I've skimmed this (long) thread and I'm not sure I've found the answers to my questions. I'd like to just go ahead and ask specific questions. If these are well answered in previous responses, please direct me to these. Thanks.
My Leaf is probably arriving in October (Nissan originally indicated "Month of September" but then changed it
My house (in San Jose) has overhead service, currently to a second-story roof, down through the wall to an integrated meter/breaker box. How would PG&E want the install of a second meter for E9B? Would they do a second drop from the pole? If not, how would the power get tapped off for the second meter?
Otherwise, assuming that I go with one meter, I'm comparing the E6 rates to E9A (I'm currently on E1). As I read the rates, E6 has lower peak rates but higher off-peak, so that EV charging would be more expensive on E6 but the rest of my consumption would probably be lower. Also, the E6 peak period to 7PM would work better than 9PM with E9A. Given that I'm currently running 200 -300% of baseline, It seems to me that E6 would work better. Does that sound reasonable?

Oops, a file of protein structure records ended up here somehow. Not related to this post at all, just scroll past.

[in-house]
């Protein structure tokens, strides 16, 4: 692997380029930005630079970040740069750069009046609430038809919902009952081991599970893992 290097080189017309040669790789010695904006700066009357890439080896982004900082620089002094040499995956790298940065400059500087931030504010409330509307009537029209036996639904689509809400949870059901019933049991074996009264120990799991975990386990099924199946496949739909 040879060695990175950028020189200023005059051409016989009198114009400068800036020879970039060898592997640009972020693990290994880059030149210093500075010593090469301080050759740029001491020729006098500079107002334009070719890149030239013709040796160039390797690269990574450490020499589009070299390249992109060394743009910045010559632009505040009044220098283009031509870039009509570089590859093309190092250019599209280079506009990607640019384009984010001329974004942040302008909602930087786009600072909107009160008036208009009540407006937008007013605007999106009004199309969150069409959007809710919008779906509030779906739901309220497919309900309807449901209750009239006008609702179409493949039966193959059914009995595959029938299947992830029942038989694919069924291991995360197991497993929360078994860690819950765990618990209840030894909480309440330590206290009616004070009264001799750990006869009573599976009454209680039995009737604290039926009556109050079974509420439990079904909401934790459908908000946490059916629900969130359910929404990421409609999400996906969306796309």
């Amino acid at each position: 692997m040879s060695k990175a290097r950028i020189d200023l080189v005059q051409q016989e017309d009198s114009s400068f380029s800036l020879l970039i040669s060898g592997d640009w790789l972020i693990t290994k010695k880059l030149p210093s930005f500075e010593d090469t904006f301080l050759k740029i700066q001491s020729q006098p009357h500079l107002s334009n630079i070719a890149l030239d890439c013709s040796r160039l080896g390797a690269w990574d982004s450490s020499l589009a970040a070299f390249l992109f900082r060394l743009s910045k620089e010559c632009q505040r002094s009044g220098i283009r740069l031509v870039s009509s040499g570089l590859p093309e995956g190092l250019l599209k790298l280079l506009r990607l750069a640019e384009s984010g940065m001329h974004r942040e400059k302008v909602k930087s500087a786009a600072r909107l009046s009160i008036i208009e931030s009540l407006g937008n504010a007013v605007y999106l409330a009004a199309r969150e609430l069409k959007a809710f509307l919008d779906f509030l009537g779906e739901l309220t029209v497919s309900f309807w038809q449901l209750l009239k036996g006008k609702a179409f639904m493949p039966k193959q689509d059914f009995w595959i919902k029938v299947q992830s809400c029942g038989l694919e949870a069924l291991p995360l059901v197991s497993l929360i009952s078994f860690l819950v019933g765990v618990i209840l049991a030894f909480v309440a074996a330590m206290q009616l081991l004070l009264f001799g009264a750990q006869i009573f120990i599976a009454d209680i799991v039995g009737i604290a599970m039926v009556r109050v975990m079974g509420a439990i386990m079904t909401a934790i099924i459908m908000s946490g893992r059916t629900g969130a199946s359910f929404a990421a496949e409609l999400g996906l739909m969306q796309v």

As I understand it, once I'm on E9A and have told PG&E I have an EV, I cannot change to E6, but if I'm already on E6 when I get my Leaf, I can keep it. Could I change to E6 and then, a month later, install a charging station and keep E6?
Finally, a kicker, I'm probably going to install solar. I'm thinking of waiting until next year for that to spread out the federal tax credits. I'm thinking that with solar, it makes no sense to be on E9A due to the later peak period. I'd either want to go E6 or even stay on E1 just to chop off the higher post-baseline rates. What do you think?
If I do end up doing E6 with solar, maybe I should just bite the bullet and do the solar now? Do you know if the Ev and solar tax credits will carry over to next year if the credits happen to exceed my tax liability?
I realize that some of my questions depend of my specific situation. I'd appreciate any advice you can give.